¶ 4. The Herzbergs' complaint alleged a variety of claims, including breach of contract and violations of the Lemon Law and the Uniform Commercial Code (UCC). Ford moved for summary judgment contending that all of the claims were barred because it had offered the Herzbergs a full refund of the purchase price as required by the Lemon Law. The Herzbergs opposed the motion, arguing that the conditions which Ford attached to the refund offer were not recognized by the Lemon Law. The trial court agreed with the Herzbergs and denied Ford's motion for summary judgment. Thereafter, the parties continued with discovery.

¶ 5. With the trial court having resolved the legal question regarding the Herzbergs' Lemon Law claim, the parties eventually agreed that there were no factual issues in dispute regarding that claim. The trial court therefore entered judgment in favor of the Herzbergs on the Lemon Law claim in the amount of $34,416.28, twice the amount of the purchase price pursuant to WIS. STAT. § 218.0171(7). The court also dismissed the Herzbergs' remaining claims. The court scheduled a further hearing regarding the litigation expenses, including attorneys' fees, to be awarded to the Herzbergs. See id.

¶ 6. Ford then moved for reconsideration of the trial court's summary judgment ruling on the Herzbergs' Lemon Law claim. In support, Ford cited to some of the evidence obtained in discovery subsequent to the court's summary judgment ruling. In addition, Ford cited to certain provisions of the UCC and the common law of contracts. The trial court denied the motion.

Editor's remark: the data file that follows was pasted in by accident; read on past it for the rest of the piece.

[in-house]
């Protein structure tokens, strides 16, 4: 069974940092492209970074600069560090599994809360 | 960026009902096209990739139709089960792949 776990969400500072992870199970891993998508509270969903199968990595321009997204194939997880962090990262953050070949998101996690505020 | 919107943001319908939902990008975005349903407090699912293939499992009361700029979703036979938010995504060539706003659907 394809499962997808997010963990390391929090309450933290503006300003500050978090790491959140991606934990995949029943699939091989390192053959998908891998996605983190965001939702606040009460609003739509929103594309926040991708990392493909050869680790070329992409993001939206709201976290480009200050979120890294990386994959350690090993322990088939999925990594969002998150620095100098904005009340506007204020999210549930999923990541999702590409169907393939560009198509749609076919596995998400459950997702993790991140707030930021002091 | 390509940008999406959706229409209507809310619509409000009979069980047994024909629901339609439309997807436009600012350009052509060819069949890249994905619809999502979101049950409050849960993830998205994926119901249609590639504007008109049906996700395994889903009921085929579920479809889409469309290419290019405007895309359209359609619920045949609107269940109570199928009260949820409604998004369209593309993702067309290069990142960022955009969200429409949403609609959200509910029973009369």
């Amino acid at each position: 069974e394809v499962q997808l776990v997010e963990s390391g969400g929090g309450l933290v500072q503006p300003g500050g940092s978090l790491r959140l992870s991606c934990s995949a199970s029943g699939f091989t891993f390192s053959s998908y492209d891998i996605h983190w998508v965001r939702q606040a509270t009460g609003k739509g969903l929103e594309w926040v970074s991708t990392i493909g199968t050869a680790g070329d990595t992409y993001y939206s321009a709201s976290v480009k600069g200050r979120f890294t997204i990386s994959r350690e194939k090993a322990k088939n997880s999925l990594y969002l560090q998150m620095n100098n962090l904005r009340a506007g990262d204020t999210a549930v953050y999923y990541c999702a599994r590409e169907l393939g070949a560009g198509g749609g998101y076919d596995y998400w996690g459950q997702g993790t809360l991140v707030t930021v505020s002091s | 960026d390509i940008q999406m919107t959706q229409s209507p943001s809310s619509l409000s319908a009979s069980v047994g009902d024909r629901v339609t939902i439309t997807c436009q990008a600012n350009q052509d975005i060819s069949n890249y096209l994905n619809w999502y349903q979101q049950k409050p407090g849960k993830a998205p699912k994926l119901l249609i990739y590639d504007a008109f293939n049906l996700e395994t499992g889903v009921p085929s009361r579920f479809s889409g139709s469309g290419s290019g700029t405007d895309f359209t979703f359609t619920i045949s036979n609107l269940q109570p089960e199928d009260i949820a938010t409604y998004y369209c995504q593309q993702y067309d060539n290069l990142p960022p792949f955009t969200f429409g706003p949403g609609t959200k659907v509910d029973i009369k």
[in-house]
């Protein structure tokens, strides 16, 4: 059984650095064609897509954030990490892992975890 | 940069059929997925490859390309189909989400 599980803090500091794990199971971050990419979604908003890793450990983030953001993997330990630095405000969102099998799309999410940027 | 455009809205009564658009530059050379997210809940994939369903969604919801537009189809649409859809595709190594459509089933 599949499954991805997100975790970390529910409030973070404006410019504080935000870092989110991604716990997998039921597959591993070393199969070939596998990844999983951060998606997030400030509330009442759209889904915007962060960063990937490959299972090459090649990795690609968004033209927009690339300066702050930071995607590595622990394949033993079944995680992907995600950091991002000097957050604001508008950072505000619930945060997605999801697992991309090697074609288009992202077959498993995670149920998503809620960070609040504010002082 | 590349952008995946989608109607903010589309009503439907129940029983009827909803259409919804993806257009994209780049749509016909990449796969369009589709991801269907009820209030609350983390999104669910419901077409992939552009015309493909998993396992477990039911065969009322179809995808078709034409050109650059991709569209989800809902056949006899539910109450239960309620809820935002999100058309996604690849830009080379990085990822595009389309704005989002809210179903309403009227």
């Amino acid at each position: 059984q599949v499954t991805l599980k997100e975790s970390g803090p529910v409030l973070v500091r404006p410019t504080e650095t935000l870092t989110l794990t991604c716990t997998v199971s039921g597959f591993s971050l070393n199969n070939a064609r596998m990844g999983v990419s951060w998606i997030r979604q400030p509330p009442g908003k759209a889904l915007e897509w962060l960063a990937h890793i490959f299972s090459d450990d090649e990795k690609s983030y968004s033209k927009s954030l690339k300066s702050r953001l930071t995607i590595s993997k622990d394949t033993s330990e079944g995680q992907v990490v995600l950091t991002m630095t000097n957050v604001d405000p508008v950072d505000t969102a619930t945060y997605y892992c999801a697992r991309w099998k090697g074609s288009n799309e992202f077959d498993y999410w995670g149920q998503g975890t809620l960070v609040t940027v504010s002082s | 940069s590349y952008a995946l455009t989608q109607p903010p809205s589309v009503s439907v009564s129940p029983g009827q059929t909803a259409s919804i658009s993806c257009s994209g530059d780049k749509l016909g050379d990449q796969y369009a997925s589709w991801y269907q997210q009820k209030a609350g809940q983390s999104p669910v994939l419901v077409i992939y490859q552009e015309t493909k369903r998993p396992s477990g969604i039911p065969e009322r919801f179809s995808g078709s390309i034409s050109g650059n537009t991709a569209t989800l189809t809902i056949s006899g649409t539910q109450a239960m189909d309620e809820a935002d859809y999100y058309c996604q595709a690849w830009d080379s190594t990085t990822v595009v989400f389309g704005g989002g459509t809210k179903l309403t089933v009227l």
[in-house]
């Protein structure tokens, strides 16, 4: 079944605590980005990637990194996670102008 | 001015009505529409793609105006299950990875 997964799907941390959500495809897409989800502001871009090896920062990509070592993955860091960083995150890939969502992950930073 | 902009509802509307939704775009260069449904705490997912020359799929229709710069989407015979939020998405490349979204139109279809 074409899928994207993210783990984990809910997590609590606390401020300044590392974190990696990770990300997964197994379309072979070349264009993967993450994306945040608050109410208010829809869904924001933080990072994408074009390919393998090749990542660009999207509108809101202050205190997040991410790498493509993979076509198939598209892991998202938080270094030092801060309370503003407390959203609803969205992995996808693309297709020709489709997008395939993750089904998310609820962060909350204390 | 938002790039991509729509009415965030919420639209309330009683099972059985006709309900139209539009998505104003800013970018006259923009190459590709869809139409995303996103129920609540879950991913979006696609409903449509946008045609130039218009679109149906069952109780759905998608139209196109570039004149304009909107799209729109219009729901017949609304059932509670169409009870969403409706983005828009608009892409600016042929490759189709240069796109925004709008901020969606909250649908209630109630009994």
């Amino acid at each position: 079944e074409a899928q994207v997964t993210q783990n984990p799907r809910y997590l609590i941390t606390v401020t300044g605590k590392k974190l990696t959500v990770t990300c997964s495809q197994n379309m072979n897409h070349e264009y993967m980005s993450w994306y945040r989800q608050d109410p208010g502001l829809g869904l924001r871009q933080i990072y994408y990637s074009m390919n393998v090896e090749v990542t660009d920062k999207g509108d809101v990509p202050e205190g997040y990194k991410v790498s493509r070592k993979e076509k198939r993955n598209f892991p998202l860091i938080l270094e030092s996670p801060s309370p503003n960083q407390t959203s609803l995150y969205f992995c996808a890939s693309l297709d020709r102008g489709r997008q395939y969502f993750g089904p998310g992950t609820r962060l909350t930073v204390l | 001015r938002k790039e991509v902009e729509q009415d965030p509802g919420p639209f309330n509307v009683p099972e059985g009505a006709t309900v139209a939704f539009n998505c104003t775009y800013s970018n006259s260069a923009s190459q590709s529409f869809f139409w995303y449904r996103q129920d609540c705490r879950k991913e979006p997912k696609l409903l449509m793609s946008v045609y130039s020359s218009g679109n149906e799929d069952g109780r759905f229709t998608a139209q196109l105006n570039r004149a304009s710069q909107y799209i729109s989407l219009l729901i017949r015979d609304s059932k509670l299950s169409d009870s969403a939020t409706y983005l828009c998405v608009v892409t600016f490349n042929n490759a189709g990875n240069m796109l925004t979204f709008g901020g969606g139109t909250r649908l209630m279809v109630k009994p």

¶ 7. Following a hearing on the Herzbergs' litigation expenses, including attorneys' fees, the trial court entered an amended judgment for the Herzbergs in the total amount of $109,192.15.6 Ford appealed from the trial court's various orders and judgments. However, we previously ruled that this appeal covers only the reconsideration order and the provisions of the amended judgment which do not replicate the award in the original judgment.

Appealability of the Reconsideration Order

¶ 8. On appeal, Ford argues that certain provisions of the UCC and the common law of contracts allowed it to require the Herzbergs to provide information relating to the condition of the vehicle as a condition of the purchase price refund. In essence, Ford argues that the Lemon Law should be read in conjunction with these other areas of the law.


¶ 9. The Herzbergs respond by first raising a jurisdictional issue. They contend that the trial court's reconsideration order is not appealable because Ford's reconsideration motion raised the same issues which were addressed in the original summary judgment proceedings. "[A]n order entered on a motion to modify or vacate a judgment or order is not appealable where... the only issues raised by the motion were disposed of by the original judgment or order." Ver Hagen v. Gibbons, 55 Wis. 2d 21, 25, 197 N.W.2d 752 (1972). ¶ 10. Ford's answer did allege affirmative defenses under the UCC provisions of WIS. STAT. §§ 402.608(2) and 402.607(3)(a) governing "revocation of acceptance" and "acceptance of tender," respectively. Ford further alleged that its tender of the purchase price precluded any claim for damages under a breach of contract theory. However, Ford's summary judgment arguments did not rely on these allegations.7 Instead, Ford focused squarely on its argument that the Lemon Law allowed it to require the Herzbergs to provide information regarding the condition of the vehicle as a condition of the refund. Not surprisingly then, the trial court's summary judgment ruling similarly focused on the Lemon Law and did not address the UCC or the common law of contracts.